So let's talk about David Simon's "The Corner." (Part II.)
10 February 2020
I tried to write this post all last week. But each time I sat down to do so, I just felt I wasn't bring sufficient energy to the task. It's February in Wisconsin, and because I have a phobia about driving in snow (it's time to just say it out loud, because that will make it go away, right?), a lot of my energy goes to worrying about winter weather. I'm not completely nuts--it's not just driving. Last week the little CRjr came home from school and reported "We had to go back in school after recess by a different door because someone slipped on the ice and hit their head on the slide and hurt himself really bad and they didn't want us walking by him," and that's just the sort of remark that keeps me nice and worried about playground safety for both CRjrs. Anxiety is exhausting.
Which is one of the reasons I really love TV. For me it functions as a low-cost coping mechanism and way to shut down my brain. I love good stories in written or TV form, and the TV series The Wire, based on David Simon's and Ed Burn's books The Corner and Homicide, is stupendously plotted and jammed with outstanding character acting performances.You've seen why I loved The Wire. So why did I love The Corner?
Well, for one thing, it's one of my favorite types of books. I love investigative and journalistic accounts of people whose lives are very different from mine. (Like Adrian Nicole LeBlanc's Random Family. Have you read it yet?) David Simon calls this (in his Authors' Note) "stand-around-and-watch journalism." I love this, because I like to stand around and watch too, but don't often get the chance. Reading these types of books allows me to watch from the privacy of my own home. I also like these types of books because they are often long-term labors of love; Simon points out that they stood around in a west Baltimore neighborhood for more than a full year before even starting to write the book. Their main characters eventually became a fifteen-year-old named DeAndre McCullough, his parents Fran Boyd and Gary McCullough, a variety of drug runners, dealers, and touts with names like "Fat Curt," and a neighborhood resident and parent named Ella Thompson who works in the neighborhood rec center.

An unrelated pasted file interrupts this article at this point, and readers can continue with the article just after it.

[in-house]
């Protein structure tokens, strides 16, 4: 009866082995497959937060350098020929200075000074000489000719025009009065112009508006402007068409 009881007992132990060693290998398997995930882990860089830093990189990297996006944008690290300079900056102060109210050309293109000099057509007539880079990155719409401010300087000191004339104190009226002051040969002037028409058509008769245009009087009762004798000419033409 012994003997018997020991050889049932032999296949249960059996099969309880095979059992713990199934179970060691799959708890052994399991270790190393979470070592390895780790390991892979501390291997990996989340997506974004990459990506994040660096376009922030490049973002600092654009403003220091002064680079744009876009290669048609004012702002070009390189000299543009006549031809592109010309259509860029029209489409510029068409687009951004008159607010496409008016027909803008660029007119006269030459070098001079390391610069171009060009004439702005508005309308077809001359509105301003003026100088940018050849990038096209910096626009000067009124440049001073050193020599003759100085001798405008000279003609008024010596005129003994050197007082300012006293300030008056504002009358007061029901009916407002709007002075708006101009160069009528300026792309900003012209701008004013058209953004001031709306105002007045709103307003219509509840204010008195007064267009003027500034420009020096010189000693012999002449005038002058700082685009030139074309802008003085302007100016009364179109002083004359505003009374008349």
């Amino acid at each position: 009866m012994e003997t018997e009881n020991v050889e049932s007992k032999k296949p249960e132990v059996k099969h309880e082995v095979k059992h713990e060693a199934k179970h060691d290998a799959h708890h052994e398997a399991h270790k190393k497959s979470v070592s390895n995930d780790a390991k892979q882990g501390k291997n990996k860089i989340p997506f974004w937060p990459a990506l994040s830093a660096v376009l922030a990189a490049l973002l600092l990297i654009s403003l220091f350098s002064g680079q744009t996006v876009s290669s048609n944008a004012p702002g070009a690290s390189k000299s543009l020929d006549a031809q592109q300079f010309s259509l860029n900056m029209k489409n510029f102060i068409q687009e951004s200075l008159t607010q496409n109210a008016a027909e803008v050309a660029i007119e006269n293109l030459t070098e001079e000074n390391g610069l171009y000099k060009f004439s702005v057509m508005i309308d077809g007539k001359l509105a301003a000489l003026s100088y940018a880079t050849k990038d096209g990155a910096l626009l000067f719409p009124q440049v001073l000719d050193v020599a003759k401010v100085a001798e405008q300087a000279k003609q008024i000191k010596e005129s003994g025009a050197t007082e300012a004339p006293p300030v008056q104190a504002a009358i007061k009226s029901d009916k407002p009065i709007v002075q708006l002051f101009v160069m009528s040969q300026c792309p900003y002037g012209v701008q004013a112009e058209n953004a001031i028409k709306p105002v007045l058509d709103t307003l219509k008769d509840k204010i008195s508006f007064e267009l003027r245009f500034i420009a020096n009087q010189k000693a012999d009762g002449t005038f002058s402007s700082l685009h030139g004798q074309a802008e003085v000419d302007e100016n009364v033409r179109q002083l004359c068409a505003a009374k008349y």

This is how the book starts:
"Fat Curt is on the corner.
He leans hard into his aluminum hospital cane, bent to this ancient business of survival. His fattened, needle-scarred hands will never again see the deep bottom of a trouser pocket; his forearms are swollen leather; his bloated legs mass up from the concrete. But then obese limbs converge on a withered torso: At the heart of the man, Fat Curt is fat no more." (p. 3.)
If that doesn't say a whole world in one paragraph, I don't know what does.
Most of the action in the book follows the drug trade, of course. But there is also a lot of information about family histories and relationships; love affairs gone wrong; Ella Thompson's (heartbreaking) continuing battle to help the kids in her rec center find something, anything, beyond drugs to do; the history of the city and community of Baltimore; and above all, the never-ending struggle to make money with one scam or another,* to score drugs, to find mere moments of release.
I am doing a terrible job of writing this review. I'm going to stop for now. Please: just consider reading this book. Or Homicide, which is another mind-blower. Or watch The Wire. Or maybe do all three, and then watch the documentary Charm City just for good measure.
*Consider the life of the drug addict who needs cash, as described on p. 193: "Every day you start with nothing, and every day you come up with what you need to survive. And day after goddamn day, you swallow the pain and self-loathing, go out into the street and get what has to be got. Who else but a dope fiend can go to sleep at night with not a dime to his name, with not a friend in the world, and actually think up a way, come morning, to acquire the day's first ten?"
I am awful at making money, really terrible at it, although I actually used to like the hustle and surprise of waitressing and selling vegetables, seeing how the day would go. But still: I know it is HARD to hustle money from nothing. My biggest piece of luck is that I am way too lazy to even think about becoming involved with drugs.